Entrusted to care for his girlfriend’s newborn daughter, Branden K. Harms was anything but gentle.
Standing handcuffed in a 4th Judicial District courtroom on Tuesday, the Fort Carson scout admitted to a harrowing chain of events in which he raised his hand against 4-month-old Ava Bermudez of Fountain – ultimately inflicting injuries severe enough to kill her.
As relatives of the slain infant wept in the gallery, Harms, 28, recounted how he “lost control” when he couldn’t keep Ava calm on a night in April 2016 when he agreed to watch her.
Taking a deep breath in court, Harms described how he “almost saw black” and then began to “excessively spank her.”
“Sometime after that, I began to choke her,” he said. “Further after that, when I was putting her in her crib, I wasn’t gentle.” The former soldier suggested that he threw the girl into her crib with enough force to split its wooden bottom, sending the infant to the floor beneath.
“After that,” he added, “I kind of snapped to, and it was too late.”
In pleading guilty to child abuse resulting in death, Harms also admitted that he withheld medical care knowing the child was injured. He faces 40-48 years in prison when he is sentenced on May 16.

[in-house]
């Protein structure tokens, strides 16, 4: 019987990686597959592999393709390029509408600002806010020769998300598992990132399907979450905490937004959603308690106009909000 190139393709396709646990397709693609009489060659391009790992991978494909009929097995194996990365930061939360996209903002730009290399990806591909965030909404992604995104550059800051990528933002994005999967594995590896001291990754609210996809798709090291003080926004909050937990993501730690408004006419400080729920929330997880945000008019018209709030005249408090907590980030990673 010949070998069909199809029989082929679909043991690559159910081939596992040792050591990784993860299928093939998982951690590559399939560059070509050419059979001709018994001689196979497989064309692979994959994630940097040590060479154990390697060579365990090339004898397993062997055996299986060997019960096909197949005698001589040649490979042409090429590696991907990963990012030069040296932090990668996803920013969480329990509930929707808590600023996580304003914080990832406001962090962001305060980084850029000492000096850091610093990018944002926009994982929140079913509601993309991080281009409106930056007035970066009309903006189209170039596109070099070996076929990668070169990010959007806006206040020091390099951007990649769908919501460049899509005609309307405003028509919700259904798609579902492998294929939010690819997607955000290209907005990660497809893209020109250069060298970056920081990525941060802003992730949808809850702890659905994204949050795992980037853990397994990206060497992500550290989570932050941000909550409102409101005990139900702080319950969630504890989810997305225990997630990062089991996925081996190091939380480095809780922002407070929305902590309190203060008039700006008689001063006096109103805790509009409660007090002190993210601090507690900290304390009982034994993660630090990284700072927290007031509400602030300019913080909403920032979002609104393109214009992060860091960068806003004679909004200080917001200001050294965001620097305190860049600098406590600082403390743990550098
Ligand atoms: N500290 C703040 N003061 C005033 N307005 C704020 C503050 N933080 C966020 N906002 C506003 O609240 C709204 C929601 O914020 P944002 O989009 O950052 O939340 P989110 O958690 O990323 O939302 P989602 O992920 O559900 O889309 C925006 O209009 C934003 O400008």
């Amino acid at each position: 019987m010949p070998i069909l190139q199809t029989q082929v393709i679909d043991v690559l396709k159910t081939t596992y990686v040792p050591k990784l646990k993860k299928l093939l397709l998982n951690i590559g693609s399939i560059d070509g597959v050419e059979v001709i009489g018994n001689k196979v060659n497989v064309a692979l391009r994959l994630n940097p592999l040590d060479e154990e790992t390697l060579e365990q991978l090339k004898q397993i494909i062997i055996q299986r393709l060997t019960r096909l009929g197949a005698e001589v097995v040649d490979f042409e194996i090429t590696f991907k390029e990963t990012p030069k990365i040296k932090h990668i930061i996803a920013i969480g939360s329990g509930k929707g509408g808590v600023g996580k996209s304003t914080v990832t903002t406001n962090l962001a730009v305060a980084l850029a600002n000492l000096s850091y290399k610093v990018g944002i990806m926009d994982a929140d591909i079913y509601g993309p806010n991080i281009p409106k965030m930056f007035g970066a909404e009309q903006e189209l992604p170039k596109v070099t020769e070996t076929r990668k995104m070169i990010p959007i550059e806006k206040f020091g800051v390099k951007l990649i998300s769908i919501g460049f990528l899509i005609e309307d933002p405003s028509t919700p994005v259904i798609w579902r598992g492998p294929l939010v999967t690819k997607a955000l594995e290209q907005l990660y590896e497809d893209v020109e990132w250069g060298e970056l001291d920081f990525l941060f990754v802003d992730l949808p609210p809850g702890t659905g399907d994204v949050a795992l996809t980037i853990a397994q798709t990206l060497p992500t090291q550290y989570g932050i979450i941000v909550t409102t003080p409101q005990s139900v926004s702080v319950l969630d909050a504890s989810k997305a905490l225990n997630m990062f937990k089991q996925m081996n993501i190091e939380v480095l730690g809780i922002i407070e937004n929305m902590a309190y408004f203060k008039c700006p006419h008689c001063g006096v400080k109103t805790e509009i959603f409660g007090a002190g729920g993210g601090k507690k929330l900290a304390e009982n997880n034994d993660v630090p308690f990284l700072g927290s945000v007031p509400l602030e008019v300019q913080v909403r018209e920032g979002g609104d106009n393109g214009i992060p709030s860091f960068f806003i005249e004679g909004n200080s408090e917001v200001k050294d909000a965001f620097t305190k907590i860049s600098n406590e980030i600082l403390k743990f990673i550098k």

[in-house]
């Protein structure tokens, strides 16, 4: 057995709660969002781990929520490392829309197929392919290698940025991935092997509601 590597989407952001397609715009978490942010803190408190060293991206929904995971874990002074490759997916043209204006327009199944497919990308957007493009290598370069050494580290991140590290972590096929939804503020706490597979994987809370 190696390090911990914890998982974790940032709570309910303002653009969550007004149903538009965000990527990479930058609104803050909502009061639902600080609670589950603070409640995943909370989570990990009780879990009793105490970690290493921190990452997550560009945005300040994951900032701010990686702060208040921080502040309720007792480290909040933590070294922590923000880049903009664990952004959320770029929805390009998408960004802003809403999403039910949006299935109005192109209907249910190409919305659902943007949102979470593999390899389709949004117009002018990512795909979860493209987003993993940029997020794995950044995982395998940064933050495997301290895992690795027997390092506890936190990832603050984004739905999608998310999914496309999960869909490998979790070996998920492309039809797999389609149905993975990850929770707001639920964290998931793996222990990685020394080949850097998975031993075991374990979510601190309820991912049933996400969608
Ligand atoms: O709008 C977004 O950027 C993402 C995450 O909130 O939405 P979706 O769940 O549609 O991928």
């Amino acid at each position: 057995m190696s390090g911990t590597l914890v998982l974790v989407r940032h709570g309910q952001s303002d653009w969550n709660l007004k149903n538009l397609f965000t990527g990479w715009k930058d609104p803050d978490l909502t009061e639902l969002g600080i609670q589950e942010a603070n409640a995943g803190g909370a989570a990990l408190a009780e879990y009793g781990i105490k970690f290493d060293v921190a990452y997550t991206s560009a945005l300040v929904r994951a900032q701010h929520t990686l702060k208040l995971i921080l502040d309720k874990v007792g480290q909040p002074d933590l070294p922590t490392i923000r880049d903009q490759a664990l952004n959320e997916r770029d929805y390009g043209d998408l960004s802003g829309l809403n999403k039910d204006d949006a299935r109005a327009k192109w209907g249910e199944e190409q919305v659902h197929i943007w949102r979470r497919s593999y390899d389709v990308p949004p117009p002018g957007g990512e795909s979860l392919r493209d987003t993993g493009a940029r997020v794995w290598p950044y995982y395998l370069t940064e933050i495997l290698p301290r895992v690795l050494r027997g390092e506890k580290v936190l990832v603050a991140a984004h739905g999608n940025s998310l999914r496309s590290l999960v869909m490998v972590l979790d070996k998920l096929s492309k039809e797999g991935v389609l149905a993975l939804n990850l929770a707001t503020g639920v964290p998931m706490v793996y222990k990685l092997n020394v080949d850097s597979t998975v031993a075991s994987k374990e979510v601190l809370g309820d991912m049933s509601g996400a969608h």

Harms is an Afghanistan War veteran who served as a scout in a Fort Carson unit at the time of the child’s death. A post spokeswoman couldn’t be reached for an update about his duty status.
He claimed after his April 19 arrest by Fountain police that the girl was injured when the floor of the crib gave way as he put her down for a nap.
In binding Harms over for trial in September, 4th Judicial District Judge David A. Gilbert all but dismissed the explanation, calling it “wholly inconsistent” with injuries to the child, including bruises on her head, side and buttocks, a healing rib fracture and two brain bleeds, all apparently inflicted by separate blows.
Investigators say the injuries were inflicted during a four-hour window while the child’s mother – his live-in girlfriend, Jessica Bermudez – went out with a friend.
She told police she arrived home and knew something was wrong when her daughter didn’t grip her finger like normal – a habit she had whether she was sleeping or awake.